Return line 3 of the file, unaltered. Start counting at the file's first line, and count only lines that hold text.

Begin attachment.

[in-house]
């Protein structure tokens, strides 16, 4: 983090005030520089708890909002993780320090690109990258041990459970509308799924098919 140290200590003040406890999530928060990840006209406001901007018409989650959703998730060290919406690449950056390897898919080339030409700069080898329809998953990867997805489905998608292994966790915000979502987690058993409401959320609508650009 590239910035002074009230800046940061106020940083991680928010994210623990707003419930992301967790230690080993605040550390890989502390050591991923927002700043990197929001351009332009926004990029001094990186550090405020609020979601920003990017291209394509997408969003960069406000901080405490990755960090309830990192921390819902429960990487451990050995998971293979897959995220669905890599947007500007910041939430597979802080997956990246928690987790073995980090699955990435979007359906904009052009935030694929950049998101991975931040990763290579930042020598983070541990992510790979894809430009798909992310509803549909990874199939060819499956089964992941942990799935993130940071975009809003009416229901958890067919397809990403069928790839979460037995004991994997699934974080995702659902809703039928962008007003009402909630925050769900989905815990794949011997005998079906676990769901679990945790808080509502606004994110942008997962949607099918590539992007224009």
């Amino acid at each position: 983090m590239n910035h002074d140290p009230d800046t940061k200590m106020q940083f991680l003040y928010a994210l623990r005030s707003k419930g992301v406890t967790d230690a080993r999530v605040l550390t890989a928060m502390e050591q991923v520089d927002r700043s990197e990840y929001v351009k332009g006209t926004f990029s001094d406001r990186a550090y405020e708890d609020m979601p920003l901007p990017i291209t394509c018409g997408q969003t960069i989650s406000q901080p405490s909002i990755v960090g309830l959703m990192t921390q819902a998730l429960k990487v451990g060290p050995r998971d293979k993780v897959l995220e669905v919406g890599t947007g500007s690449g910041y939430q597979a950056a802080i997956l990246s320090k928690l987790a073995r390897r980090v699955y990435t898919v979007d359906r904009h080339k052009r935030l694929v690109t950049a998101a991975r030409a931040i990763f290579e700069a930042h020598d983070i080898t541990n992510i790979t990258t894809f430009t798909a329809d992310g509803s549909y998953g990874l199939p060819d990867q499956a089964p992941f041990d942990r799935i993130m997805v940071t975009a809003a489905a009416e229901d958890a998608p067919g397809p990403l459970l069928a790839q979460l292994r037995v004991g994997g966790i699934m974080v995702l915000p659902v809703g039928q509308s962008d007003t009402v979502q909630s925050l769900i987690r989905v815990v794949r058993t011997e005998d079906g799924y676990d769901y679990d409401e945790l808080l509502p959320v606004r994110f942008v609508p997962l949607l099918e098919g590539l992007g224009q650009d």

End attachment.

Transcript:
């Amino acid at each position: 983090m590239n910035h002074d140290p009230d800046t940061k200590m106020q940083f991680l003040y928010a994210l623990r005030s707003k419930g992301v406890t967790d230690a080993r999530v605040l550390t890989a928060m502390e050591q991923v520089d927002r700043s990197e990840y929001v351009k332009g006209t926004f990029s001094d406001r990186a550090y405020e708890d609020m979601p920003l901007p990017i291209t394509c018409g997408q969003t960069i989650s406000q901080p405490s909002i990755v960090g309830l959703m990192t921390q819902a998730l429960k990487v451990g060290p050995r998971d293979k993780v897959l995220e669905v919406g890599t947007g500007s690449g910041y939430q597979a950056a802080i997956l990246s320090k928690l987790a073995r390897r980090v699955y990435t898919v979007d359906r904009h080339k052009r935030l694929v690109t950049a998101a991975r030409a931040i990763f290579e700069a930042h020598d983070i080898t541990n992510i790979t990258t894809f430009t798909a329809d992310g509803s549909y998953g990874l199939p060819d990867q499956a089964p992941f041990d942990r799935i993130m997805v940071t975009a809003a489905a009416e229901d958890a998608p067919g397809p990403l459970l069928a790839q979460l292994r037995v004991g994997g966790i699934m974080v995702l915000p659902v809703g039928q509308s962008d007003t009402v979502q909630s925050l769900i987690r989905v815990v794949r058993t011997e005998d079906g799924y676990d769901y679990d409401e945790l808080l509502p959320v606004r994110f942008v609508p997962l949607l099918e098919g590539l992007g224009q650009d």